Saline Nasal Irrigation More Effective than Spray for Chronic Sinus Symptoms

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According to a new study in the latest issue of the Archives of Otolaryngology — Head & Neck Surgery, saline irrigation treatments show greater efficacy versus saline spray for providing short-term relief of chronic nasal and sinus symptoms.

In the United States, 29.5 million people 18 years of age and older are affected by sinusitis [1]. Millions more are affected by other types of allergic and non-allergic rhinitis (meaning irritation and inflammation of the mucosal membrane of the nose). Some people can reduce symptom severity using medication, including antihistamines and anti-inflammatory drugs. Antibiotics are frequently prescribed for acute and chronic sinusitis. However, their use far outweighs the predicted incidence of bacterial infection, suggesting that antibiotics are overprescribed for sinus infections. Regardless of the medication used however, for many patients, symptoms persist.

nasal_irrigationNasal irrigation – the flooding of the sinus cavity with warm saline solution – can help to reduce sinus congestion and is often recommended by otolaryngologists (ear, nose and throat physicians) for a variety of sinus conditions. The goal of nasal irrigation is to clear excess mucus and foreign debris out of the sinuses, and to moisturize the mucosal membrane. The practice has been subjected to clinical testing and has been found to be safe and beneficial with no apparent side effects (for reviews of clinical evidence, see [2-3]). The practice is simple and inexpensive, and has been shown to decrease the symptoms of a variety of nasal and sinus conditions. As an alternative to irrigation, saline spray is often used because it is thought to be similar to and better tolerated than irrigation. However, the effectiveness of nasal saline spray has not been proven in clinical trials.

A new study from researchers at the University of Michigan Health System concludes that nasal irrigation is more effective that commonly used saline sprays for treating chronic nasal and sinus symptoms. Participants in the study, 127 adults with chronic nasal and sinus symptoms, were randomly assigned to irrigation or spray for 8 weeks. Those using nasal irrigation showed a statistically significant change in symptom severity as early as 2 weeks into the study. After 8 weeks, only 40% of participants in the irrigation group reported frequent (defined as “often or always”) nasal and sinus symptoms compared with 61% in the spray group [4].

Both groups experienced adverse effects. More were reported in the irrigation group. However, most adverse effects were minor and none required that treatment be stopped. The most commonly reported adverse effect was post-irrigation drainage, which occurs when saline in the upper sinuses isn’t expelled and later drains.

The study is the first of it’s kind to show greater efficacy of saline irrigation treatments versus saline spray for providing short-term relief of chronic nasal symptoms. According to lead author Melissa A. Pynnonen, M.D., clinical assistant professor in the University of Michigan Department of Otolaryngology [5]:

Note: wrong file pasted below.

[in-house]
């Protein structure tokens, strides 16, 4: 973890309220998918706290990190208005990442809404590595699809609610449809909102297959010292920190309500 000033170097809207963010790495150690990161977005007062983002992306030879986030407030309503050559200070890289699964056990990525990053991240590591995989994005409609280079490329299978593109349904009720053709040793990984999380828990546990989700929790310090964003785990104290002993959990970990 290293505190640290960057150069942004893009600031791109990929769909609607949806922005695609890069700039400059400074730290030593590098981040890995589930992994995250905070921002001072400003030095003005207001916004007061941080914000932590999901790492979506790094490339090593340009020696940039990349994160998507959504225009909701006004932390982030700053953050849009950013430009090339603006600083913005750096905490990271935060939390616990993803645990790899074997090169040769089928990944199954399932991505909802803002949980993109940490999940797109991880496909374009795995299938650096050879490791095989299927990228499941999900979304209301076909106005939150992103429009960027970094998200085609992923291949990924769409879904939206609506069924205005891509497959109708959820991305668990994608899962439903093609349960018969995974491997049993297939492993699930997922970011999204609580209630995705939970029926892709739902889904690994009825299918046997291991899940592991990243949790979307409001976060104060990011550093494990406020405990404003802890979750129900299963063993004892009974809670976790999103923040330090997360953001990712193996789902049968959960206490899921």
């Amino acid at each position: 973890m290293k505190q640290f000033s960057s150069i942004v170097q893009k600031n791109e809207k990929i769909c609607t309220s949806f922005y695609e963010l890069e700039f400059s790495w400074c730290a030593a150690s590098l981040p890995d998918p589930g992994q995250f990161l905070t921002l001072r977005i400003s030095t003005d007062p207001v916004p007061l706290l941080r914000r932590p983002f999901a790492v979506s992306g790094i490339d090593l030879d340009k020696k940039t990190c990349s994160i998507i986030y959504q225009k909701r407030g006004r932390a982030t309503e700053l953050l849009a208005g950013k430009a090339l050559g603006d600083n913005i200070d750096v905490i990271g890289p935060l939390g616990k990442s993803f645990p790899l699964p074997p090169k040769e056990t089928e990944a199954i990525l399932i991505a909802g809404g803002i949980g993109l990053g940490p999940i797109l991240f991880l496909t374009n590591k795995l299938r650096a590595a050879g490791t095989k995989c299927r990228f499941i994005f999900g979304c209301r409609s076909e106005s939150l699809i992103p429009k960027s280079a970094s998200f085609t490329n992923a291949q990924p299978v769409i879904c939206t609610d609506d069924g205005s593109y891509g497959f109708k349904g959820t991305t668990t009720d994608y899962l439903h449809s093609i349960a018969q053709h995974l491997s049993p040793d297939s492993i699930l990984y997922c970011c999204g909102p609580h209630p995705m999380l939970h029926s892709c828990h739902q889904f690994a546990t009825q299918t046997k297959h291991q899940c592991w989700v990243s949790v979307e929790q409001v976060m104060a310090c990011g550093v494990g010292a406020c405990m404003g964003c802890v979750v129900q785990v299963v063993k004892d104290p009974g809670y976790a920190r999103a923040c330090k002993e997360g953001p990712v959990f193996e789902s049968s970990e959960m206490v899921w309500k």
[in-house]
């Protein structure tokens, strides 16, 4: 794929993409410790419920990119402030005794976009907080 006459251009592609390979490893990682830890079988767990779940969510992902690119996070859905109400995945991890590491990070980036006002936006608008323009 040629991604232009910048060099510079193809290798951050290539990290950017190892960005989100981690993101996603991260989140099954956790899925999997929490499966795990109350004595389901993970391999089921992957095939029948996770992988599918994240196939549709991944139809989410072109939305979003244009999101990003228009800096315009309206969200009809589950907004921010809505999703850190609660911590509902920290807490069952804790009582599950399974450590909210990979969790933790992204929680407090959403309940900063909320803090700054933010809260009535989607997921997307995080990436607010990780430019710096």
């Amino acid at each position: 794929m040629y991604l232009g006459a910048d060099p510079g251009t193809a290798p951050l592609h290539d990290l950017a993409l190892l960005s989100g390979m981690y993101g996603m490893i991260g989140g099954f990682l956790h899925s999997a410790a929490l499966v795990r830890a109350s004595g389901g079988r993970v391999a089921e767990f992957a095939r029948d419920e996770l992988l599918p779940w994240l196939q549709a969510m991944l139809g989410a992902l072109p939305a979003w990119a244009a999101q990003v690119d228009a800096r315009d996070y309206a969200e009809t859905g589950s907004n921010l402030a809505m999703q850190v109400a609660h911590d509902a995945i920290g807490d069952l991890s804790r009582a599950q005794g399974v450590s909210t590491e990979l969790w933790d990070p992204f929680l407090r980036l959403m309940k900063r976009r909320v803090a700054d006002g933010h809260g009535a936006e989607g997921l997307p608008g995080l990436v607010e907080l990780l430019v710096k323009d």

The irrigation group achieved a clinically significant improvement in quality of life in terms of the severity of their symptoms, whereas the spray group did not. Strikingly, they also experienced 50 percent lower odds of frequent nasal symptoms compared with the spray group.

An interview-based study assessing the attitudes regarding use of nasal irrigation for frequent rhinosinusitis as well as chronic sinus and nasal symptoms published last year found that [6]:

  • Nasal irrigation produced rapid and long-term improvement in the quality of life.
  • Users felt empowered.
  • Barriers to use included discomfort, time and mild side effects.
  • Instruction and at-home use can overcome the fore-mentioned barriers.

The take-home message? If you’re using saline spray to treat chronic sinus symptoms, you will experience a much greater benefit in terms of both symptom severity and frequency with saline nasal irrigation.


  1. Summary Health Statistics for U.S. Adults: National Health Interview Survey, 2005. U.S. Department of Health and Human Services. Centers for Disease Control and Prevention. National Center for Health Statistics. 2006 Dec.
  2. Papsin and McTavish. Saline nasal irrigation: Its role as an adjunct treatment. Can Fam Physician. 2003 Feb;49:168-73.
    View abstract
  3. Harvey et al. Nasal saline irrigations for the symptoms of chronic rhinosinusitis. Cochrane Database Syst Rev. 2007 Jul 18;(3):CD006394.
    View abstract
  4. Pynnonen et al. Nasal saline for chronic sinonasal symptoms: a randomized controlled trial. Arch Otolaryngol Head Neck Surg. 2007 Nov;133(11):1115-20.
    View abstract
  5. Sinus problems are treated well with safe, inexpensive treatment, UMHS study finds. Department of Public Relations and Marketing Communications Newsroom. University of Michigan Health System. 2007 Nov 19.
  6. Rabago et al. Qualitative aspects of nasal irrigation use by patients with chronic sinus disease in a multimethod study. Ann Fam Med. 2006 Jul-Aug;4(4):295-301.
    View abstract
About the Author

Walter Jessen, Ph.D. is a Data Scientist, Digital Biologist, and Knowledge Engineer. His primary focus is to build and support expert systems, including AI (artificial intelligence) and user-generated platforms, and to identify and develop methods to capture, organize, integrate, and make accessible company knowledge. His research interests include disease biology modeling and biomarker identification. He is also a Principal at Highlight Health Media, which publishes Highlight HEALTH, and lead writer at Highlight HEALTH.